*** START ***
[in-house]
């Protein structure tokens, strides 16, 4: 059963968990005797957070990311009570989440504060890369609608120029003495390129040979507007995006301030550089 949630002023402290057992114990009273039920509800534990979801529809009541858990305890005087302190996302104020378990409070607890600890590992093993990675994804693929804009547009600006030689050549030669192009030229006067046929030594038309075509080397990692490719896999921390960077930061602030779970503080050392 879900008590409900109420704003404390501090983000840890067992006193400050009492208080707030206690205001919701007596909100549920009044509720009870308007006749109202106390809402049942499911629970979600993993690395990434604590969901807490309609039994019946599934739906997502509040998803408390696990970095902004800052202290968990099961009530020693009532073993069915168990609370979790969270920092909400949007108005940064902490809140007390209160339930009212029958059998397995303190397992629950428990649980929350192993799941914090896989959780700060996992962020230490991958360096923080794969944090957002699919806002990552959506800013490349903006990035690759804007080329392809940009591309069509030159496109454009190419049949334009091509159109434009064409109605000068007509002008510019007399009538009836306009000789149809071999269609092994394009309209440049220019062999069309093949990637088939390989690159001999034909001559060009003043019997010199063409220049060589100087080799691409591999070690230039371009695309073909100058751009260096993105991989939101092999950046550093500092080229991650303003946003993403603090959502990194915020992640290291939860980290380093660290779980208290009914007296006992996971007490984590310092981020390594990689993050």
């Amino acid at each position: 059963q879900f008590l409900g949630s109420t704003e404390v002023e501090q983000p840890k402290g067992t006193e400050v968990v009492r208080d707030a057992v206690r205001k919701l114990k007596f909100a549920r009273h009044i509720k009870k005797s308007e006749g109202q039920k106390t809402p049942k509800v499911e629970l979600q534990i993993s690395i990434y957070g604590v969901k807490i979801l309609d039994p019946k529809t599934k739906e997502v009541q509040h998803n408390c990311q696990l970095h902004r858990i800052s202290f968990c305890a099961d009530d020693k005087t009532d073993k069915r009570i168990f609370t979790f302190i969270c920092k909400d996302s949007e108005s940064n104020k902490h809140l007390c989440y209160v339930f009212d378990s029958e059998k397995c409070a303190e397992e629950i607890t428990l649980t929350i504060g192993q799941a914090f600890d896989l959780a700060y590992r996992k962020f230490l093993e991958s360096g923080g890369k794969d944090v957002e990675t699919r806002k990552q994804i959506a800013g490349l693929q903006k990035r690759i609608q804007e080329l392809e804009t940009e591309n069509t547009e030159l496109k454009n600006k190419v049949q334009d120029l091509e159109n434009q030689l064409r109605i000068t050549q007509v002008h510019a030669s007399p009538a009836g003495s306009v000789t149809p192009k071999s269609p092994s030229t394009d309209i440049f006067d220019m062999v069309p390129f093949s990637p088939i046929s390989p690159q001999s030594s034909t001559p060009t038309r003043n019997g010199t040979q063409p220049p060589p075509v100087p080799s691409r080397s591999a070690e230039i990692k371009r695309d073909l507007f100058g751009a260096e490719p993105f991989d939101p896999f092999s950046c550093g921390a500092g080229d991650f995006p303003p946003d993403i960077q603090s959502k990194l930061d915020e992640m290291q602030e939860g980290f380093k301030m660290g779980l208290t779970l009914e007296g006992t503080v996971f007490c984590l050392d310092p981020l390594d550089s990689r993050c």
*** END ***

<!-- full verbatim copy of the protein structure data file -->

[in-house]
């Protein structure tokens, strides 16, 4: 059963968990005797957070990311009570989440504060890369609608120029003495390129040979507007995006301030550089 949630002023402290057992114990009273039920509800534990979801529809009541858990305890005087302190996302104020378990409070607890600890590992093993990675994804693929804009547009600006030689050549030669192009030229006067046929030594038309075509080397990692490719896999921390960077930061602030779970503080050392 879900008590409900109420704003404390501090983000840890067992006193400050009492208080707030206690205001919701007596909100549920009044509720009870308007006749109202106390809402049942499911629970979600993993690395990434604590969901807490309609039994019946599934739906997502509040998803408390696990970095902004800052202290968990099961009530020693009532073993069915168990609370979790969270920092909400949007108005940064902490809140007390209160339930009212029958059998397995303190397992629950428990649980929350192993799941914090896989959780700060996992962020230490991958360096923080794969944090957002699919806002990552959506800013490349903006990035690759804007080329392809940009591309069509030159496109454009190419049949334009091509159109434009064409109605000068007509002008510019007399009538009836306009000789149809071999269609092994394009309209440049220019062999069309093949990637088939390989690159001999034909001559060009003043019997010199063409220049060589100087080799691409591999070690230039371009695309073909100058751009260096993105991989939101092999950046550093500092080229991650303003946003993403603090959502990194915020992640290291939860980290380093660290779980208290009914007296006992996971007490984590310092981020390594990689993050």
């Amino acid at each position: 059963q879900f008590l409900g949630s109420t704003e404390v002023e501090q983000p840890k402290g067992t006193e400050v968990v009492r208080d707030a057992v206690r205001k919701l114990k007596f909100a549920r009273h009044i509720k009870k005797s308007e006749g109202q039920k106390t809402p049942k509800v499911e629970l979600q534990i993993s690395i990434y957070g604590v969901k807490i979801l309609d039994p019946k529809t599934k739906e997502v009541q509040h998803n408390c990311q696990l970095h902004r858990i800052s202290f968990c305890a099961d009530d020693k005087t009532d073993k069915r009570i168990f609370t979790f302190i969270c920092k909400d996302s949007e108005s940064n104020k902490h809140l007390c989440y209160v339930f009212d378990s029958e059998k397995c409070a303190e397992e629950i607890t428990l649980t929350i504060g192993q799941a914090f600890d896989l959780a700060y590992r996992k962020f230490l093993e991958s360096g923080g890369k794969d944090v957002e990675t699919r806002k990552q994804i959506a800013g490349l693929q903006k990035r690759i609608q804007e080329l392809e804009t940009e591309n069509t547009e030159l496109k454009n600006k190419v049949q334009d120029l091509e159109n434009q030689l064409r109605i000068t050549q007509v002008h510019a030669s007399p009538a009836g003495s306009v000789t149809p192009k071999s269609p092994s030229t394009d309209i440049f006067d220019m062999v069309p390129f093949s990637p088939i046929s390989p690159q001999s030594s034909t001559p060009t038309r003043n019997g010199t040979q063409p220049p060589p075509v100087p080799s691409r080397s591999a070690e230039i990692k371009r695309d073909l507007f100058g751009a260096e490719p993105f991989d939101p896999f092999s950046c550093g921390a500092g080229d991650f995006p303003p946003d993403i960077q603090s959502k990194l930061d915020e992640m290291q602030e939860g980290f380093k301030m660290g779980l208290t779970l009914e007296g006992t503080v996971f007490c984590l050392d310092p981020l390594d550089s990689r993050c």